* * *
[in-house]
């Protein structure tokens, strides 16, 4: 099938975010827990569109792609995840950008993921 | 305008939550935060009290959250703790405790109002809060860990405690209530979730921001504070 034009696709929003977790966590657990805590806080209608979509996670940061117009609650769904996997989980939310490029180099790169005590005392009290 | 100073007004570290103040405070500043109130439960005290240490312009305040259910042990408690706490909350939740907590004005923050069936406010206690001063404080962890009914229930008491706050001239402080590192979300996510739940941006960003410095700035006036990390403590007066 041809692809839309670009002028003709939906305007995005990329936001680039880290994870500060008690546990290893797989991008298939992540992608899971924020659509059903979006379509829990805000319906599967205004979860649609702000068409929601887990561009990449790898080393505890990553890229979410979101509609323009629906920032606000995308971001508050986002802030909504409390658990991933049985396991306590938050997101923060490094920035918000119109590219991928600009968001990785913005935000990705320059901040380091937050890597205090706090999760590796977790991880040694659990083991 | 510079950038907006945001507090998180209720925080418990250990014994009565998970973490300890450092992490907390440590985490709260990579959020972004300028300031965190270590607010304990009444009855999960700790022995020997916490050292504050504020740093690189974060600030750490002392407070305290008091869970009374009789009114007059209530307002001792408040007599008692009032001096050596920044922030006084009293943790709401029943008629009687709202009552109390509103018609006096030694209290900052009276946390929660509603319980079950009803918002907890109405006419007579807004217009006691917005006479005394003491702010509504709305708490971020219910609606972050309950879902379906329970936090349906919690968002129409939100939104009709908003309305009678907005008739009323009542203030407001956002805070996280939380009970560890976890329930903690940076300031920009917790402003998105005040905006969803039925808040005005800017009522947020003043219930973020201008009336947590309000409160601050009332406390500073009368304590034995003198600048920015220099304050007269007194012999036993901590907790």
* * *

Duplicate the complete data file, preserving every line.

[in-house]
């Protein structure tokens, strides 16, 4: 099938975010827990569109792609995840950008993921 | 305008939550935060009290959250703790405790109002809060860990405690209530979730921001504070 034009696709929003977790966590657990805590806080209608979509996670940061117009609650769904996997989980939310490029180099790169005590005392009290 | 100073007004570290103040405070500043109130439960005290240490312009305040259910042990408690706490909350939740907590004005923050069936406010206690001063404080962890009914229930008491706050001239402080590192979300996510739940941006960003410095700035006036990390403590007066 041809692809839309670009002028003709939906305007995005990329936001680039880290994870500060008690546990290893797989991008298939992540992608899971924020659509059903979006379509829990805000319906599967205004979860649609702000068409929601887990561009990449790898080393505890990553890229979410979101509609323009629906920032606000995308971001508050986002802030909504409390658990991933049985396991306590938050997101923060490094920035918000119109590219991928600009968001990785913005935000990705320059901040380091937050890597205090706090999760590796977790991880040694659990083991 | 510079950038907006945001507090998180209720925080418990250990014994009565998970973490300890450092992490907390440590985490709260990579959020972004300028300031965190270590607010304990009444009855999960700790022995020997916490050292504050504020740093690189974060600030750490002392407070305290008091869970009374009789009114007059209530307002001792408040007599008692009032001096050596920044922030006084009293943790709401029943008629009687709202009552109390509103018609006096030694209290900052009276946390929660509603319980079950009803918002907890109405006419007579807004217009006691917005006479005394003491702010509504709305708490971020219910609606972050309950879902379906329970936090349906919690968002129409939100939104009709908003309305009678907005008739009323009542203030407001956002805070996280939380009970560890976890329930903690940076300031920009917790402003998105005040905006969803039925808040005005800017009522947020003043219930973020201008009336947590309000409160601050009332406390500073009368304590034995003198600048920015220099304050007269007194012999036993901590907790």